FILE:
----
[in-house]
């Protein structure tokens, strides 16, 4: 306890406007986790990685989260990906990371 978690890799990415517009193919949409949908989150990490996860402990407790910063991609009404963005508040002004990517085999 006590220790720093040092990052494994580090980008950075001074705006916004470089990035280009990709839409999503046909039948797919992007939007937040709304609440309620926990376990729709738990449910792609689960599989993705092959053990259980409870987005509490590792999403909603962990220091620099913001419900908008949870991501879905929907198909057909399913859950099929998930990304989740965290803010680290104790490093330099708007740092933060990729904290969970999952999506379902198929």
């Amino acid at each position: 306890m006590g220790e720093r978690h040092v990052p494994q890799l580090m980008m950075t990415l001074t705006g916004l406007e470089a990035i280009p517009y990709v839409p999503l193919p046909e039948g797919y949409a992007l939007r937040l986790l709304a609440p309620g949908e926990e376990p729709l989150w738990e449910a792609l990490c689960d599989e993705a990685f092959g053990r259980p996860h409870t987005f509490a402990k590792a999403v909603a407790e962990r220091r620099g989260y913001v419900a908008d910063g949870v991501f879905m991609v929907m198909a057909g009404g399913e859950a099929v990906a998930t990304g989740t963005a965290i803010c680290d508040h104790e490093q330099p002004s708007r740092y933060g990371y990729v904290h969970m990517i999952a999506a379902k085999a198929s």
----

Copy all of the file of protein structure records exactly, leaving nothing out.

[in-house]
């Protein structure tokens, strides 16, 4: 306890406007986790990685989260990906990371 978690890799990415517009193919949409949908989150990490996860402990407790910063991609009404963005508040002004990517085999 006590220790720093040092990052494994580090980008950075001074705006916004470089990035280009990709839409999503046909039948797919992007939007937040709304609440309620926990376990729709738990449910792609689960599989993705092959053990259980409870987005509490590792999403909603962990220091620099913001419900908008949870991501879905929907198909057909399913859950099929998930990304989740965290803010680290104790490093330099708007740092933060990729904290969970999952999506379902198929």
């Amino acid at each position: 306890m006590g220790e720093r978690h040092v990052p494994q890799l580090m980008m950075t990415l001074t705006g916004l406007e470089a990035i280009p517009y990709v839409p999503l193919p046909e039948g797919y949409a992007l939007r937040l986790l709304a609440p309620g949908e926990e376990p729709l989150w738990e449910a792609l990490c689960d599989e993705a990685f092959g053990r259980p996860h409870t987005f509490a402990k590792a999403v909603a407790e962990r220091r620099g989260y913001v419900a908008d910063g949870v991501f879905m991609v929907m198909a057909g009404g399913e859950a099929v990906a998930t990304g989740t963005a965290i803010c680290d508040h104790e490093q330099p002004s708007r740092y933060g990371y990729v904290h969970m990517i999952a999506a379902k085999a198929s």